It’s that time of year again — the time of year when students start to prepare for another school year. Maybe this year your student will have new teachers, new classrooms, maybe even a new school. She or he may be filled with a mix of enthusiasm, excitement and a fair amount of anxiety.
As you and your child head out to your favorite store to buy notepads, folders, pens and pencils, let’s not forget the one supply that is most critical to a child’s success in school: parental involvement.
I am an educational technician in RSU 26 (Orono, Veazie, Glenburn) and I am also an adult education instructor there. As an ed tech, I work directly with special needs kids in kindergarten through eighth grade. I am also the proud step-parent of a third grader, so I’ve seen the impact parents can have on their child’s education from both sides of the equation.
Research consistently shows that when parents, teachers and schools work together, students benefit. They earn higher grades, stay in school longer and have greater success in gaining access to post-secondary education and graduating from post-secondary institutions.
This evidence holds true for students at all levels, elementary and secondary, regardless of the parent’s background, educational attainment or socioeconomic status. If learning is valued at home, students will naturally put more pride and effort into their work at school.
Parental involvement in our local schools is a two-way street. Parents need to seek opportunities to be engaged. They need to contact their child’s teachers, introduce themselves, talk about their hopes and struggles with their child, and insist upon ways to be involved in their child’s learning. Any teacher will tell you it’s easy to spot the kids whose parents do just that.
Schools and teachers need to be flexible, accommodating and diligent in working with parents, too. Obviously, many parents work during the hours of the regular school day and miss out on a lot of day-to-day activities. However, there are many other ways to keep the lines of communication open between teachers and parents — e-mail, phone calls or even a simple “communication log” notebook will do the trick.
School districts need to encourage evening activities that bring parents, educators and community leaders together so that everyone is engaged in the education of the community’s children. Schools need to be constantly welcoming of parents and the role they can play in improving student performance.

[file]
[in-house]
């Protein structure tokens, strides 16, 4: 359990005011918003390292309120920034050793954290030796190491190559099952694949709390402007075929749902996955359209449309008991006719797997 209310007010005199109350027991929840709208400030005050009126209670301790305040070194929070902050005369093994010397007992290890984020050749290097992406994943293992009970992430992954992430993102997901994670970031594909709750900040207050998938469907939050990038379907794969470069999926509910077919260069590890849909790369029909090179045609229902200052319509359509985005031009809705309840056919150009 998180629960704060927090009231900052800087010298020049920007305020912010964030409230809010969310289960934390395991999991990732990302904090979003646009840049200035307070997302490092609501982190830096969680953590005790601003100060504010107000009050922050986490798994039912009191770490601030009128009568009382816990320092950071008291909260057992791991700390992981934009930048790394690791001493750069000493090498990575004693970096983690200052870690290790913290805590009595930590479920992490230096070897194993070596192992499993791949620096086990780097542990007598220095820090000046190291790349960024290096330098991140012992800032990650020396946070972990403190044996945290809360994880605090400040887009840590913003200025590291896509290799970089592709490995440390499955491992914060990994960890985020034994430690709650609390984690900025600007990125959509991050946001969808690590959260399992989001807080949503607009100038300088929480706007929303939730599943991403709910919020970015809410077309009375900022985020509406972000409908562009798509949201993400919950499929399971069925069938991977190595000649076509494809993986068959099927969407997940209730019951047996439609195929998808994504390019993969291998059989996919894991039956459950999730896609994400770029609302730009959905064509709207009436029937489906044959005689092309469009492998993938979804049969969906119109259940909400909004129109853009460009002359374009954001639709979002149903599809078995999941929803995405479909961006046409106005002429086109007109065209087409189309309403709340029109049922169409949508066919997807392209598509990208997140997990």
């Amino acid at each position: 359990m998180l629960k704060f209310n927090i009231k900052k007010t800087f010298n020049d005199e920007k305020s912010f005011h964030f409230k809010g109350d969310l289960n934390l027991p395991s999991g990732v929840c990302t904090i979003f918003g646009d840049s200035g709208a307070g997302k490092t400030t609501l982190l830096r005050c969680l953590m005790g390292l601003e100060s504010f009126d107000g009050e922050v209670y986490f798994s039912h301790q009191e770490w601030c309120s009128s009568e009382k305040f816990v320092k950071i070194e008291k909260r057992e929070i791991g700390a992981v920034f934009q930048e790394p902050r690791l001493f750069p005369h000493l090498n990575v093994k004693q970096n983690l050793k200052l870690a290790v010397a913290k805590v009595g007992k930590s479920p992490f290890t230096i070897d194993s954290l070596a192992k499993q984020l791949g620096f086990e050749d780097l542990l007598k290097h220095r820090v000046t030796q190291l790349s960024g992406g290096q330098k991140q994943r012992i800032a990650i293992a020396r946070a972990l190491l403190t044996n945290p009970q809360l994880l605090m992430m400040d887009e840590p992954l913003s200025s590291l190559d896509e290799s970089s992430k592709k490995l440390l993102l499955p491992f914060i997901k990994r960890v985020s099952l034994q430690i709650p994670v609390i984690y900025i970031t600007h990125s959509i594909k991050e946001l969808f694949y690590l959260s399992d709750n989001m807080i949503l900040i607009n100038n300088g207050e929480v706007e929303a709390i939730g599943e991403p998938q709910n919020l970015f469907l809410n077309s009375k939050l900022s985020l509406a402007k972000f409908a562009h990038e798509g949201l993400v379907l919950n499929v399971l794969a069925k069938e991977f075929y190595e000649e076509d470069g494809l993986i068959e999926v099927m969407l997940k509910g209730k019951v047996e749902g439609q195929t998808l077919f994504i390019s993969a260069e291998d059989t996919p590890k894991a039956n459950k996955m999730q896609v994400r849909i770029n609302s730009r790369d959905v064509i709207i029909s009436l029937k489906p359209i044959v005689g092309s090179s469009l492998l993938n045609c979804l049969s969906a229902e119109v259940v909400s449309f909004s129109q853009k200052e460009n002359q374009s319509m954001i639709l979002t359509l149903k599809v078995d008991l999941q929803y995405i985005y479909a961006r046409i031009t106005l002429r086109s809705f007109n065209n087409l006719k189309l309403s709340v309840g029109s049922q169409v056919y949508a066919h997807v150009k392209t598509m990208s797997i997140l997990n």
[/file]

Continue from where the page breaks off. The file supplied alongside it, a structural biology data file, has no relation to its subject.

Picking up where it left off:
All too often, parents and teachers wait until a student is in trouble before they finally “connect” with each other. By that time, unfortunately, the connection is built upon the struggles of the child and the conversation often centers around discipline or remediation, thus making it a more adversarial and counterproductive arrangement.
Having an open, honest and positive relationship between parents and educators from the beginning can even help reduce the incidence of troubled behaviors at school.
There is nothing more heartbreaking to me than seeing a breakdown in the parent/school relationship: communication logs coming back to school unsigned, parent-teacher conference appointments going unfilled, phone calls going unreturned. We live in a very busy world, and a great deal of pressure is placed on working parents to juggle our work-demands with the needs of our children. Sometimes the day just doesn’t seem long enough to get to a school function or take more than a cursory look at our child’s homework.
But investing even a little extra time now can pay huge dividends in the future.
We all want our kids to succeed. It takes a lot of hard work from everyone involved in their education. But as I always tell my students — and stepson — we don’t get any better by always doing the easy stuff.
If you are a parent of a school age child, let’s remember that back to school should be a time when we parents get back to basics. Get involved in your child’s education. Become a proactive, engaged parent. Your child and your child’s teacher will thank you.
Joe Knox lives in Bangor.